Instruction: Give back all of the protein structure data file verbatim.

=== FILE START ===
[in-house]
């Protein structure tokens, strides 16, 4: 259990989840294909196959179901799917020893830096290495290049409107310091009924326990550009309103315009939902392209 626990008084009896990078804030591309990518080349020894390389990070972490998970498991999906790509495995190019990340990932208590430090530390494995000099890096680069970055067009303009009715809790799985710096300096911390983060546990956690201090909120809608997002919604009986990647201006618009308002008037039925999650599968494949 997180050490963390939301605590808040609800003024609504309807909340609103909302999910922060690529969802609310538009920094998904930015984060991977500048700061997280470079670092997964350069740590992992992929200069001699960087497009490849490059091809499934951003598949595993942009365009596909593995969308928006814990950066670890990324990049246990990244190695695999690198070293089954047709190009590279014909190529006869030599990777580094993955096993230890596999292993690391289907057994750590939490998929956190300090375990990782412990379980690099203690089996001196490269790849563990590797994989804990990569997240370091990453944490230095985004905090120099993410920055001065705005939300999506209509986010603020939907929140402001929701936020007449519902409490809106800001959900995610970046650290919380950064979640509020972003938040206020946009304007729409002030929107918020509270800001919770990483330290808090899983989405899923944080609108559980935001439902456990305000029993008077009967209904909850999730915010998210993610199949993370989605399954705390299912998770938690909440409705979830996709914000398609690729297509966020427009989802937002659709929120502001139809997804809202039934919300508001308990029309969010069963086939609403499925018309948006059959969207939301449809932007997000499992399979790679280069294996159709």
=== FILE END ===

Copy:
[in-house]
């Protein structure tokens, strides 16, 4: 259990989840294909196959179901799917020893830096290495290049409107310091009924326990550009309103315009939902392209 626990008084009896990078804030591309990518080349020894390389990070972490998970498991999906790509495995190019990340990932208590430090530390494995000099890096680069970055067009303009009715809790799985710096300096911390983060546990956690201090909120809608997002919604009986990647201006618009308002008037039925999650599968494949 997180050490963390939301605590808040609800003024609504309807909340609103909302999910922060690529969802609310538009920094998904930015984060991977500048700061997280470079670092997964350069740590992992992929200069001699960087497009490849490059091809499934951003598949595993942009365009596909593995969308928006814990950066670890990324990049246990990244190695695999690198070293089954047709190009590279014909190529006869030599990777580094993955096993230890596999292993690391289907057994750590939490998929956190300090375990990782412990379980690099203690089996001196490269790849563990590797994989804990990569997240370091990453944490230095985004905090120099993410920055001065705005939300999506209509986010603020939907929140402001929701936020007449519902409490809106800001959900995610970046650290919380950064979640509020972003938040206020946009304007729409002030929107918020509270800001919770990483330290808090899983989405899923944080609108559980935001439902456990305000029993008077009967209904909850999730915010998210993610199949993370989605399954705390299912998770938690909440409705979830996709914000398609690729297509966020427009989802937002659709929120502001139809997804809202039934919300508001308990029309969010069963086939609403499925018309948006059959969207939301449809932007997000499992399979790679280069294996159709």